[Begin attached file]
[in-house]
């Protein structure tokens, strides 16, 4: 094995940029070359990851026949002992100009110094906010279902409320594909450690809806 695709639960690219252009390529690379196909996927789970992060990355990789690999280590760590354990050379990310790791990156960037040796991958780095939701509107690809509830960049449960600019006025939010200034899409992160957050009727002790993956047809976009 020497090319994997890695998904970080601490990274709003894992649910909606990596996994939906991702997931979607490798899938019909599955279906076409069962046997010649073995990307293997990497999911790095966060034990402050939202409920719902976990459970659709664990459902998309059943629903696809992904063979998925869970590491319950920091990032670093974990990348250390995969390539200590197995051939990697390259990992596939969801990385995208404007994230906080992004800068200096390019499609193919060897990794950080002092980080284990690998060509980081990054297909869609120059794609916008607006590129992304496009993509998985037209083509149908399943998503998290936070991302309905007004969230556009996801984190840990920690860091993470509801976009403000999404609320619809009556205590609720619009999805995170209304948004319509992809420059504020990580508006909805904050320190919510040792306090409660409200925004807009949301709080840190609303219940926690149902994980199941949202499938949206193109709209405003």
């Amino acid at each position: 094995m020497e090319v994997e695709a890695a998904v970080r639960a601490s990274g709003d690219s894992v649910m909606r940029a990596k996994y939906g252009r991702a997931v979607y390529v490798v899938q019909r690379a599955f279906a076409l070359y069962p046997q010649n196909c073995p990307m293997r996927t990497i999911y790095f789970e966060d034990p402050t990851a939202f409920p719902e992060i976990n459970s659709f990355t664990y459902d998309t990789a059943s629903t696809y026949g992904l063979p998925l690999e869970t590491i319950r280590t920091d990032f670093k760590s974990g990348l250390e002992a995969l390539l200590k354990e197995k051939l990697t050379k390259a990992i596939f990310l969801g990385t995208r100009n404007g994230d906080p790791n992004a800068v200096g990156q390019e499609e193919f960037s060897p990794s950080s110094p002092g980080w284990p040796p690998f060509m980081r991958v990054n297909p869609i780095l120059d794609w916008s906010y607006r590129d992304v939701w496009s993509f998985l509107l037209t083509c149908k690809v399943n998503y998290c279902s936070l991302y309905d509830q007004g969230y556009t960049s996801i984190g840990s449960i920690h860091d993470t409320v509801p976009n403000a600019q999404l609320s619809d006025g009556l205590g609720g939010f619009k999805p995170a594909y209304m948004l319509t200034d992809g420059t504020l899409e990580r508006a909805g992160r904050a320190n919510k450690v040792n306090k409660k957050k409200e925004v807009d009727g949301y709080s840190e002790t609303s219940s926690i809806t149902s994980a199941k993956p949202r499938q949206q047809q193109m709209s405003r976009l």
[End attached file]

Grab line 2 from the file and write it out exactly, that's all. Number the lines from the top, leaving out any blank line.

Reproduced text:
């Protein structure tokens, strides 16, 4: 094995940029070359990851026949002992100009110094906010279902409320594909450690809806 695709639960690219252009390529690379196909996927789970992060990355990789690999280590760590354990050379990310790791990156960037040796991958780095939701509107690809509830960049449960600019006025939010200034899409992160957050009727002790993956047809976009 020497090319994997890695998904970080601490990274709003894992649910909606990596996994939906991702997931979607490798899938019909599955279906076409069962046997010649073995990307293997990497999911790095966060034990402050939202409920719902976990459970659709664990459902998309059943629903696809992904063979998925869970590491319950920091990032670093974990990348250390995969390539200590197995051939990697390259990992596939969801990385995208404007994230906080992004800068200096390019499609193919060897990794950080002092980080284990690998060509980081990054297909869609120059794609916008607006590129992304496009993509998985037209083509149908399943998503998290936070991302309905007004969230556009996801984190840990920690860091993470509801976009403000999404609320619809009556205590609720619009999805995170209304948004319509992809420059504020990580508006909805904050320190919510040792306090409660409200925004807009949301709080840190609303219940926690149902994980199941949202499938949206193109709209405003």